Yes it’s possible!! Incremental change doesn’t disrupt an industry; radical change does. Radical price reductions require radical new processes and business models. Smartphones and tablets create numerous opportunities to identify these. Recently we replaced a £500 marine navigation unit with a £20 iPad app that does the job better. You don’t cut prices by 90 percent through marginal improvements, slice at a time gaining inch by inch on your competitors with existing products.

 

You do it by asking, “What problem are we trying to solve for our customers, and how do these disruptive forces create opportunities for us to solve it in a far more efficient manner?”

 

4) Make stupid objects smart

 

The race is on to make everything smart, and the dumber your products were to begin with, the greater the opportunity to make them smart. Think of a rubbish skip that calls central dispatch when it’s full, eliminating the need for the customer to do so or your office to send a driver out unnecessarily. That same skip could warn the customer when it is overweight, and point out that it would be cheaper to empty it now than to further overfill it.

 

Imagine milk containers that monitor weight or content and automatically re-order for home delivery without you being involved. Dog collars could alert owners when the dog wanders away, barks excessively, or jumps on the furniture. Gathering user data, it could “prod” the dog to go for a wee! Light bulbs could flash before they burn out. Cricket balls could announce how fast they were thrown. Plants could politely request water when they are too dry, or shout out when you try to overwater them.

 

Take every product you sell, and make it smart…or accept the fact that you must forevermore compete on price and accept ever lower margins.

 

5) Teach your company to talk

 

Apple’s Siri personal assistant on the iPhone allows you to have a conversation with your phone. Your iPhone can now access the Internet as well as the information it stores, both understanding and responding appropriately to your statements. Google Home and Amazon Echo are increasingly pervading our homes to control everything from lights to heating, shopping for home delivery to your music collection. Flash-forward two to five years……what if your company could talk to customers? We don’t mean your employees talk on behalf on the company. We mean a digital, computerised persona speaks on behalf of your company.

 

It takes orders. It provides support. It answers questions. It upsells. It issues refunds. All of this, and more, in response to verbal requests by customers. The toughest part of this challenge is not technical, (although a few problems still need to be solved). The tough part is knocking down the walls that separate your databases and departments. It’s deciding whose product gets cross-sold, who gets “credit” for sales, and who “owns” the customer.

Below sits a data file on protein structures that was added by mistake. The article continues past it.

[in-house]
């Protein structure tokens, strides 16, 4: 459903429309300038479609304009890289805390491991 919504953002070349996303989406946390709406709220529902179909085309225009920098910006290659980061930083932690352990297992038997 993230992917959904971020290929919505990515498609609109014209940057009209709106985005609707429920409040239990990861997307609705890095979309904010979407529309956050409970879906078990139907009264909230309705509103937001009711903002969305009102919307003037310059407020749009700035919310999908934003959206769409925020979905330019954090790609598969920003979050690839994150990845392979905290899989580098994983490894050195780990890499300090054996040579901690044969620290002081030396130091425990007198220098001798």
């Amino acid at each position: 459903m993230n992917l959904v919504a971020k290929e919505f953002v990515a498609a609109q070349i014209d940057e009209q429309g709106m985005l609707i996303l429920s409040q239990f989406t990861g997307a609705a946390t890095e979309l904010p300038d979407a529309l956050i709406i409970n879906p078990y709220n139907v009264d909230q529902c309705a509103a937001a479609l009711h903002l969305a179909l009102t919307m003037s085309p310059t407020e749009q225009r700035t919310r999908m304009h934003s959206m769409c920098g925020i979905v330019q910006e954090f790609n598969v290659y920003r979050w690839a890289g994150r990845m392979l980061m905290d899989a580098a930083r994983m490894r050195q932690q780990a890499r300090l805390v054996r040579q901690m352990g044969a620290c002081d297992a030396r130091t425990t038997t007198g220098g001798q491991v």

Our view is simple. No one owns the customer, and you either do what’s best for them or you will lose them. But the real question is this: what happens if your competitors’ companies talk, but yours doesn’t?

 

6) Be transparent – utterly and completely

 

Think: not just “no secrets”, but also no spin. The concepts of social influence and pervasive memory will make it increasingly difficult for companies to hide from dissatisfied customers, negative reviews, and faulty products. What if your company didn’t simply try to stop hiding, but instead radically embraced the truth? How might it impact your culture to decide that your firm would be the most powerful force in your industry making certain that every speck of the truth was obvious to every customer, analyst, and reviewer

 

Would it change your reward systems? Would it impact employee motivation? Might it cause changes in the kind of employees you attract and retain? We’re pretty opinionated here. The truth is coming…..and there’s nothing you can do about it.

 

But most firms won’t recognise this until it happens. Better to get far out in front while confusion reigns.

 

7) Make loyalty dramatically easier than disloyalty

 

Intel executive Mooly Eden once asked an audience how many had smartphones, and then how many were married. Then, he asked if any of the married people would be willing to hand over their phone if their spouse lost his or hers. None would. “That’s my point,” said Eden. “That is personalisation.”

 

By definition, when companies act smart they are personalising the way they interact with and serve customers. Once you start delivering personalisation, you create immense opportunities to make loyalty more convenient than disloyalty: You can store customer preferences, and act on them. You can save the customer time, money, or effort especially by eliminating repetitive tasks. You can provide auto-replenishment of needed supplies. You can monitor products remotely, and service them before they break instead of afterwards.

 

Think about every major purchase decision your customers face in your industry. How can you make it easier for customers to remain with your firm? Now, think even bigger. Can it be five or ten times easier? Subtlety can be lost on today’s customers.

 

The challenge is to make loyalty so much more convenient, so radically easy, that customers won’t even consider switching to a competitor!

 

The time for radical management, disruptive innovation and transformational strategies is now……don’t wait till someone disrupts you and your business….get there first…..!